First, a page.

Review – Judy

Image may contain: 1 person, smiling, text and closeup

Let me say that if Renée Zellweger isn’t nominated for a Golden Globe, Oscar, BAFTA and any other award along the way for “Judy”, it’ll be criminal. Zellweger, after a long hiatus from films, showed us why she is one of the best actors of the modern era. I never thought that anyone could out-Judy, Judy Garland, but Zellweger came awfully close. She brought Garland to life, and it was as if we were flies on the wall watching Garland go through all of her highs and lows (unfortunately more lows than highs in this last chapter of her life and career). Out of the performances I’ve seen this year, Zellweger as Garland is one of the best, if not THE best. When Zellweger launches into Garland’s songs, it’s a bravura performance. Zellweger is actually singing all of the songs in the film and I think she’s done Garland proud.

Image result for judy garland

“Spoiler Alert”

Judy Garland was a victim of a brutal inhumane Hollywood studio system, that was particularly destructive (physically and mentally) for young girls and women. She never experienced a real childhood, LB Mayer was a brutish authoritarian figure in her life and drove her past what anyone, especially a child, should ever endure just to make a film. And we see a lot of this torture and psychological assault in flashback scenes during the time she was cast in the Wizard of Oz. They plied a young Judy Garland with prescription drugs to keep her up (19 hour days were commonplace), they gave her pills to sleep, they deprived her of food because in that era, starlets and full-blown female stars were never small enough for the big screen (not much as changed, though it is a little better now). Garland was mocked because of her looks, and according to the studio bigwigs, she wasn’t a great beauty like Lana Turner, Ava Gardner or Elizabeth Taylor (she attended the studio school with them) and her low self-esteem, insecurity, coupled with her drinking and drug addiction plagued her for the rest of her all too short life.

“Judy” turned a big glaring spotlight on a woman who had a great talent, and made millions of people around the world happy, but could never quite figure out how to actually live, and find the stability she craved and the happiness she wanted in her personal life. She had no support system and was left to her own devices. Garland was ill-equipped to deal with her problems because of how she was raised within the horrific Hollywood machine. “Judy” is both a tragic cautionary tale, and a horror story about how Hollywood can use a person’s talent to make lots of money, suck the life and soul out of them, then throw them out in a world that they’re unfamiliar with, leaving them to fend for themselves, and move on to the next victim.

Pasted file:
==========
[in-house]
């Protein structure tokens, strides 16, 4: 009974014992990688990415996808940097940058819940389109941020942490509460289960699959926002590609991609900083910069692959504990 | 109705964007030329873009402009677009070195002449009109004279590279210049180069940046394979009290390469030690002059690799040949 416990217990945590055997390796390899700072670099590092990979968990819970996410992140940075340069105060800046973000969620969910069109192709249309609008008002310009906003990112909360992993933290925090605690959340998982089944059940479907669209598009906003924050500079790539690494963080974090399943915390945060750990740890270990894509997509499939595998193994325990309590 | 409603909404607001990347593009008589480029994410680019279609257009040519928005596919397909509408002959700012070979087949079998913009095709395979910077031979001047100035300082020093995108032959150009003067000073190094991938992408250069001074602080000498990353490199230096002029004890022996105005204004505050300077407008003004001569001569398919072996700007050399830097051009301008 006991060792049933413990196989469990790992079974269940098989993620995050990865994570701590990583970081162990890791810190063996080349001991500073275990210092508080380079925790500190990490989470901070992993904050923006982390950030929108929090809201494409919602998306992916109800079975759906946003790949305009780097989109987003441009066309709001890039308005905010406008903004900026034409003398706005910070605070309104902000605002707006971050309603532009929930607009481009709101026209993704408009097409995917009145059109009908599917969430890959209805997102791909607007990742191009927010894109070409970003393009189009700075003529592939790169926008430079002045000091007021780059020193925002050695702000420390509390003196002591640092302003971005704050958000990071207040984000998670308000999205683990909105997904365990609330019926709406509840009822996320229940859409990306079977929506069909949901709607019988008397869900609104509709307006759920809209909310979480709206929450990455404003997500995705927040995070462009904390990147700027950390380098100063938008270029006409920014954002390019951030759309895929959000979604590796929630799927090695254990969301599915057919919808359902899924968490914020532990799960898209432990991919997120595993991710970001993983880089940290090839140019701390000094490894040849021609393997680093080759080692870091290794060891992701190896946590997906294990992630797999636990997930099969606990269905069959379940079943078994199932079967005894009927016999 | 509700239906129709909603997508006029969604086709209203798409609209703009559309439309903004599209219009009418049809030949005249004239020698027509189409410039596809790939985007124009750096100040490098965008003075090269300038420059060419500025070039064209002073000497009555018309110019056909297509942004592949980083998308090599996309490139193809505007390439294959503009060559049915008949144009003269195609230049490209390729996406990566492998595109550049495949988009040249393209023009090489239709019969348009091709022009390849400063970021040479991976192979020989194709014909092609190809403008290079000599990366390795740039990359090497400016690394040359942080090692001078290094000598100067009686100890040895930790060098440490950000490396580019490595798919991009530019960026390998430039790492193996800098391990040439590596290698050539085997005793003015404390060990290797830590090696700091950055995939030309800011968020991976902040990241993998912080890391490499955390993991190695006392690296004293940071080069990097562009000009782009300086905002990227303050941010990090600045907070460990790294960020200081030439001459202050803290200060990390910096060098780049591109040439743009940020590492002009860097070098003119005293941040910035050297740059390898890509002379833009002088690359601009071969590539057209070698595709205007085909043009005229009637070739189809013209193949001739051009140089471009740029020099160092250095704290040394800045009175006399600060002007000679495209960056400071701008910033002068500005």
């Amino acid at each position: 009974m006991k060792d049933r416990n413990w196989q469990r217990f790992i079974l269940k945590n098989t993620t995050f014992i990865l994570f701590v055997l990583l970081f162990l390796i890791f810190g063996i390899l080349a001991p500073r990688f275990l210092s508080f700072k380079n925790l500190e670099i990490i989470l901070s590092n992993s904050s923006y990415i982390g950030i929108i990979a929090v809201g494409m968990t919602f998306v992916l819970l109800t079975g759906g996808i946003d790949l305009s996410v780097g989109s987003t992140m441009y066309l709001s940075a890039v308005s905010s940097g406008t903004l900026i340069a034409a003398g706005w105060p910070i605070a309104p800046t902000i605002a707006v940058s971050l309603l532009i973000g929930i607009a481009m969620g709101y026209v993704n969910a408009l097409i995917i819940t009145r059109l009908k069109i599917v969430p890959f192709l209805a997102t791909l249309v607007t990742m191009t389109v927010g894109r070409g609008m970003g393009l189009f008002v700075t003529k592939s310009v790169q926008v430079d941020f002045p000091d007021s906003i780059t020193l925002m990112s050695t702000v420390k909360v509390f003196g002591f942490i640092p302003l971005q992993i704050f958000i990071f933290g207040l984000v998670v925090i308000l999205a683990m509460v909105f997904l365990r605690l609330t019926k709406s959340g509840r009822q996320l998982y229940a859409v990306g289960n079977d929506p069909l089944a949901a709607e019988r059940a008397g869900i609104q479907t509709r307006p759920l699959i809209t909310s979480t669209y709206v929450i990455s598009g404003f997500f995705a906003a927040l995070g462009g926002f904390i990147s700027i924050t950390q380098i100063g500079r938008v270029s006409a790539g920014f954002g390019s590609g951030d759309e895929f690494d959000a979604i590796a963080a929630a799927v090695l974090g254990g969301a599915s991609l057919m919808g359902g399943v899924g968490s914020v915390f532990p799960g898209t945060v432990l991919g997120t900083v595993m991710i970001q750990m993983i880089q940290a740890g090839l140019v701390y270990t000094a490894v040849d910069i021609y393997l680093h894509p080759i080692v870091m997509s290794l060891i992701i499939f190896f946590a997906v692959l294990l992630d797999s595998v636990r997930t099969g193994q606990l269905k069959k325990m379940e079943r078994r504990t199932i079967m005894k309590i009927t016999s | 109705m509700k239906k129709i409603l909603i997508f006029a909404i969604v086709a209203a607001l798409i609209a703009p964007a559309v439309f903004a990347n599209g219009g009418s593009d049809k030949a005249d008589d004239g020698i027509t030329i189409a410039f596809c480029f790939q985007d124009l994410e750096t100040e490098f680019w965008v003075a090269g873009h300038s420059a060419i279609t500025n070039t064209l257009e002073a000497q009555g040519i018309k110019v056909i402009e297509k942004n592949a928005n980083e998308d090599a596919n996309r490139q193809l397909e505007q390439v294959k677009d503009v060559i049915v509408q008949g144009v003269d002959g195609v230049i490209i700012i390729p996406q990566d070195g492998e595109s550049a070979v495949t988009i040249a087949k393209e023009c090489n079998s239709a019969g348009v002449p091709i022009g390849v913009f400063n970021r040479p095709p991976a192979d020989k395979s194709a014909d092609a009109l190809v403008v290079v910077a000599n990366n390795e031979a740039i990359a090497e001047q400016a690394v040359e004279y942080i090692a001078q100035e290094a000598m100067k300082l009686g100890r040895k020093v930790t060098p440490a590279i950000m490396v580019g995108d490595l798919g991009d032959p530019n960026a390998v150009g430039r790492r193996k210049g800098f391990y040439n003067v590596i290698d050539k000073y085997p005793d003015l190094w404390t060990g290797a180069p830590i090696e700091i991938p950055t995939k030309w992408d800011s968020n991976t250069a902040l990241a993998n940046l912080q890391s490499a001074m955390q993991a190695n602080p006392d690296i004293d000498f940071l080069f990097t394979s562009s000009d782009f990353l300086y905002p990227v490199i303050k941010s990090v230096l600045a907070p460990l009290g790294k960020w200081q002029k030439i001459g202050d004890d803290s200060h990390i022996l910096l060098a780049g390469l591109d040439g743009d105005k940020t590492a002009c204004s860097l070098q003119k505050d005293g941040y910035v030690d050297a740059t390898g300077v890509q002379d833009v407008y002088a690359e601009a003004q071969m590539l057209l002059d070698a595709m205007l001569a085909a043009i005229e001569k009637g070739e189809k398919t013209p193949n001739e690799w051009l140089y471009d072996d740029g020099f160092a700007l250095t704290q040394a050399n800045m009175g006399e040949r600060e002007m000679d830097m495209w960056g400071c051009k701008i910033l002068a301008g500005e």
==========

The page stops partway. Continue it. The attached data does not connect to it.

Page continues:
Yes the film was a little slow, but Zellweger held your attention so astutely, that you simply overlooked a few continuity issues and some dangling subplots that could have been explored a bit more. Another standout in the film was Darci Shaw who played a young Judy. She showed a lot of range, showcasing a young Judy’s fear of LB Mayer and her rebellious streak with just wanting to be a teenager and do the things teenagers do…a very good performance.

Judy Garland died of a barbiturate overdose at only 47 years old after her 5 week engagement in London, which is where the film ends.

“We cast away priceless time in dreams, born of imagination, fed upon illusion, and put to death by reality”. – Judy Garland

Image result for judy garland in the 1960s

SYDNEY CHANDLER is a Los Angeles based freelance journalist, essayist, screenwriter and producer. Sydney has written and produced documentaries, features, shorts, TV dramas and comedies. Follow her on Twitter, Instagram, Pinterest and Facebook.

Review: The Kitchen

Image may contain: 3 people, text

Nothing was really cooking in this kitchen. #TheKitchen flamed-out with a dismal $5.5 million debut given the high-voltage cast (Melissa McCarthy, Tiffany Haddish and Elizabeth Moss) and a production budget nearing $38 million.

I went into the film expecting to be entertained, instead I was caught in a world-wind of inane dialogue and a storyline that is at the apex of improbability. There is so much to unpack with this film, where does one begin. It is set in New York’s Hell’s Kitchen in the 70’s. The story is about three women married to members of the Irish mob. Their husbands are arrested by the FBI, convicted and sent to prison. The mob is supposed to take care of them while the men are away, but it’s not quite turning out the way they thought, so the three women devise a grandiose plan to take care of themselves. They take over the protection rackets and then violently snuff-out the competition.

We saw a much MUCH better film of this nature in #ViolaDavis‘ #Widows. But in The Kitchen, we have a jumbled mob/crime thriller that is DOA, dead on arrival because it just doesn’t fit the era nor is it remotely believable. The 1970s was an era when patriarchy, sexism, misogyny and racism was still very much in-your-face. Here we have three women, with one being Black, who not only takes out members of the Irish mob to control Hell’s Kitchen, but they encroach upon the Italian mob’s territory, then forms a partnership with the Italian mob boss. Come on now. I know there were and are women in the mob, and many are prominent figures, but three ordinary housewives suddenly becoming hardened killers and taking all of five minutes to learn the business, is ridiculous. Then let’s not even get into all of the subplot’s twists and turns. It was dizzying and not in a good way. This film shows us that even when you have talented actors, they can’t save a bad script and bad direction.